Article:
3. Introduction

  • Requirements are identified as either MUST, MUST NOT, SHOULD, SHOULD NOT, or MAY as defined in RFC 2119.

  • Requirements should be targeted to a restricted set of nouns related to VNFs or PNFs and within the control of the VNF or PNF provider. The current list of VNF or PNF Requirement targets is:


When is it used


Functional behavior of a VNF


Functional behavior of a PNF


Function behavior to both VNFs and PNFs


Something the provider of the VNF, PNF, or VNF/PNF must do. This is often used to describe delivering artifacts or specific documentation that may not be part of a standard VNF package format.


The archive/zip file that includes Heat templates. The subject of the requirement my be further refined (Ex: Heat Environment File), but the metadata stay at the package level.


A requirement related to the contents of what should be in the CSAR package. The subject of the requirement might be further refined (ex: CSAR manifest file, VNF Descriptor, etc.), but the :target: metadata would stay at the package level.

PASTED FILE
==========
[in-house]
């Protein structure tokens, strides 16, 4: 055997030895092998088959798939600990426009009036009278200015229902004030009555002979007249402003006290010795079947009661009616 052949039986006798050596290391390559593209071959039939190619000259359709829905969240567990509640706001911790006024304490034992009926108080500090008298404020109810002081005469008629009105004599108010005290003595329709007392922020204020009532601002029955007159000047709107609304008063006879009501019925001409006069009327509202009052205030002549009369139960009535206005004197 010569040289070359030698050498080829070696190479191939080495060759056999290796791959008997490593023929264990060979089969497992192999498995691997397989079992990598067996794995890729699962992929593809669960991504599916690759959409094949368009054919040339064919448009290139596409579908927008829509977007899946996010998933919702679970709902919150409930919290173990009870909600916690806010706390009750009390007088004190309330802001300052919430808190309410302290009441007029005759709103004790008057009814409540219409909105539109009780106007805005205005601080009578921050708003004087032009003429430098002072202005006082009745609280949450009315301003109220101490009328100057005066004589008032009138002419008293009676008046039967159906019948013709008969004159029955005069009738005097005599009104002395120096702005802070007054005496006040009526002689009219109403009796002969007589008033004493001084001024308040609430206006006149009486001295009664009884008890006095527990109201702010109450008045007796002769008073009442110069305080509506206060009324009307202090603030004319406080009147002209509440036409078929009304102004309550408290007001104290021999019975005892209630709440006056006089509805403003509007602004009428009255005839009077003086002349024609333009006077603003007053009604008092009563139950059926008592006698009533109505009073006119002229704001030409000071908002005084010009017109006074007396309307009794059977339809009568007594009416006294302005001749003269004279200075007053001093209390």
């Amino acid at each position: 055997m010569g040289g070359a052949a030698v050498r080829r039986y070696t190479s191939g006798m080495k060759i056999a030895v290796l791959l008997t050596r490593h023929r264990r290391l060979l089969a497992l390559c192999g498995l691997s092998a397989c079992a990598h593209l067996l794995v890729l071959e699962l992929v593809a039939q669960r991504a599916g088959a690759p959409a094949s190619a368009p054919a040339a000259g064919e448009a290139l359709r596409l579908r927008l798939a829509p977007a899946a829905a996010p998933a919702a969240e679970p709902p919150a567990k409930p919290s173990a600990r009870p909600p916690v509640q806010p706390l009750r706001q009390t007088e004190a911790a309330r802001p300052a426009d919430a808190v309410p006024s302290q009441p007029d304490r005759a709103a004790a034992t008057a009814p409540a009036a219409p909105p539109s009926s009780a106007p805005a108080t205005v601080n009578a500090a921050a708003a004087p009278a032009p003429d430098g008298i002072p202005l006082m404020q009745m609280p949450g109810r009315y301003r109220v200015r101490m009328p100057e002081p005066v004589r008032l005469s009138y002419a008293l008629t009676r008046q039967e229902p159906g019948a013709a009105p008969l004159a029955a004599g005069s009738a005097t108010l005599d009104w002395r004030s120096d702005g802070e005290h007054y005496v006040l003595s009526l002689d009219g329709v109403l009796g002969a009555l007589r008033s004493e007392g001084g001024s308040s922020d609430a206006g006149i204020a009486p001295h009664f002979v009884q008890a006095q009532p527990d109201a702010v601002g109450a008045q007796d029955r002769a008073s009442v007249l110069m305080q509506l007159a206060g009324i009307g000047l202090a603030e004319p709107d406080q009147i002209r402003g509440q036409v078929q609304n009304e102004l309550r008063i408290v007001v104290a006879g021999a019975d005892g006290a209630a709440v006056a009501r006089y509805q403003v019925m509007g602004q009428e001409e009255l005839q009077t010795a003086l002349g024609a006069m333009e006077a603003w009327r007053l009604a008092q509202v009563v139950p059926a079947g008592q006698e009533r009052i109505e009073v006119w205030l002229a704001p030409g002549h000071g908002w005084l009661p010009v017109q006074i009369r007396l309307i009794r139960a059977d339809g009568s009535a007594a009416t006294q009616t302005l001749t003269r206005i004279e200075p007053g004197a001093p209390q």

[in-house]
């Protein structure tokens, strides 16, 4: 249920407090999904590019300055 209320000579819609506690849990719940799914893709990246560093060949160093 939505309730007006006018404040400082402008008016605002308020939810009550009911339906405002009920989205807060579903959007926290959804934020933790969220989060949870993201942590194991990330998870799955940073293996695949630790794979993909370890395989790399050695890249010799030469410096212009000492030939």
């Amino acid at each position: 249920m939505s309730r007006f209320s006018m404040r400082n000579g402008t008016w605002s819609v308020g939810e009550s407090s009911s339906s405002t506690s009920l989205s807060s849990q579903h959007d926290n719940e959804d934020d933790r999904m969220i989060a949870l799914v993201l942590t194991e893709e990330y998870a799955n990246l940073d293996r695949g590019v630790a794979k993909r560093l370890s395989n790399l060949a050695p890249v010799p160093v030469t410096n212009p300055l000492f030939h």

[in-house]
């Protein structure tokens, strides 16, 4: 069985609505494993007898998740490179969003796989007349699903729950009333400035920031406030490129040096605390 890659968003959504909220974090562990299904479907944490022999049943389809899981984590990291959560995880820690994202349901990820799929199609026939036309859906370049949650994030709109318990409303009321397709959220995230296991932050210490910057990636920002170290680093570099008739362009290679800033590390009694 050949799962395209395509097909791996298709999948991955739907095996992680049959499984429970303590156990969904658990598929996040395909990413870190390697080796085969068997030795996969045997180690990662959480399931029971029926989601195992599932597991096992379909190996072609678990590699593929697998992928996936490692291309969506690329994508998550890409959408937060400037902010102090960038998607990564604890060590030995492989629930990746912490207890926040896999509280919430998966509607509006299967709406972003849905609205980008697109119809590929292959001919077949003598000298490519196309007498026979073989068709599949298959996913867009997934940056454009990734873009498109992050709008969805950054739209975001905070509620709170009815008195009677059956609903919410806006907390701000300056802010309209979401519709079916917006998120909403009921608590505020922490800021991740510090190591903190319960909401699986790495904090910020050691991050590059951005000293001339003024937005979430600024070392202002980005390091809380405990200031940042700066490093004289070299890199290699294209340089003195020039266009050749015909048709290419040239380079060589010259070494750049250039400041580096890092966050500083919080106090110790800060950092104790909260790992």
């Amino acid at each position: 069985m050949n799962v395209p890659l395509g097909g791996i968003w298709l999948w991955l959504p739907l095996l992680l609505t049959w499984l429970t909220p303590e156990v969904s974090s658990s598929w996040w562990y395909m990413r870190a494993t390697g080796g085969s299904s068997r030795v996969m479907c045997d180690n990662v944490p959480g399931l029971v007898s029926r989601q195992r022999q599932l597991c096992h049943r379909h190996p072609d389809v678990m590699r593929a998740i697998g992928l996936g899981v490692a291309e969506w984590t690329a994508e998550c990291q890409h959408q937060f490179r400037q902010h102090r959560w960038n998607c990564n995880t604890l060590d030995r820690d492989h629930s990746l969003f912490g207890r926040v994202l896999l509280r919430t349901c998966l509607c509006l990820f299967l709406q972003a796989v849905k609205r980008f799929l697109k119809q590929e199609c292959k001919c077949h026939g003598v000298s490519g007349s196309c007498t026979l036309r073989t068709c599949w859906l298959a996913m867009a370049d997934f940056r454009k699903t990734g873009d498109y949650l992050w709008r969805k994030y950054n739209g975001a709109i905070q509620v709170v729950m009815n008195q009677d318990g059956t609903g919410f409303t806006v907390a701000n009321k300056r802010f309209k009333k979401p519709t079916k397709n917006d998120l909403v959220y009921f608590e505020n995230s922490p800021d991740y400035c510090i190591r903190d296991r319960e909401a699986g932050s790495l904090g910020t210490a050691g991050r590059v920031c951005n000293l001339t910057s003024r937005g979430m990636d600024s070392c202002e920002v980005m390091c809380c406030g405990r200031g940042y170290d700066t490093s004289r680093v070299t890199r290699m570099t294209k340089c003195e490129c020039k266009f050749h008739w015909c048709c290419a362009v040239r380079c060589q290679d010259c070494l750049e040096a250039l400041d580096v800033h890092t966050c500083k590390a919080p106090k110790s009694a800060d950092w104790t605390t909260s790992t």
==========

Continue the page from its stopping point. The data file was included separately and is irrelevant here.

VNFs and PNFs are expected to provide human readable documentation. This may come in the form of URLs or pdfs. This documentation may vary by VNF or PNF. The structure of the documentation is intended for human consumption and is not highly structured for machine ingestion. The human readable documentation may be provided through the RFP/acquisition process.

  • Chapter 4 contains the VNF or PNF requirements involving the design and development of VNFs or PNF. These requirements help VNFs or PNFs operate efficiently within a cloud environment. Requirements cover design, resiliency, security, modularity and DevOps.

  • Chapter 5 describes the different data models the VNF or PNF provider needs to understand. There are currently 2 models described in this document:

    • The first model is the onboarding package data model. This is a TOSCA model that will describe how all the elements passed from the VNF or PNF Provider to the Service provider should be formatted and packaged.

    • The second model is HEAT template used for orchestrating and instantiating virtual resources in an OpenStack environment. At this time the HEAT files will be passed to the Service provider as a data element within the TOSCA onboarding package.

  • Chapter 6 details the requirements specific to an implementation. The current implementations documented are OpenStack and Azure.

  • Chapter 7 provides the comprehensive set of requirements for xNFs to be on-boarded, configured and managed by ONAP.

  • Chapter 8 is the appendix that provide a number of detailed data record formats. It also contains a list of the requirements that are listed in the other chapters as well as examples and models that are referenced throughout the rest of the chapters.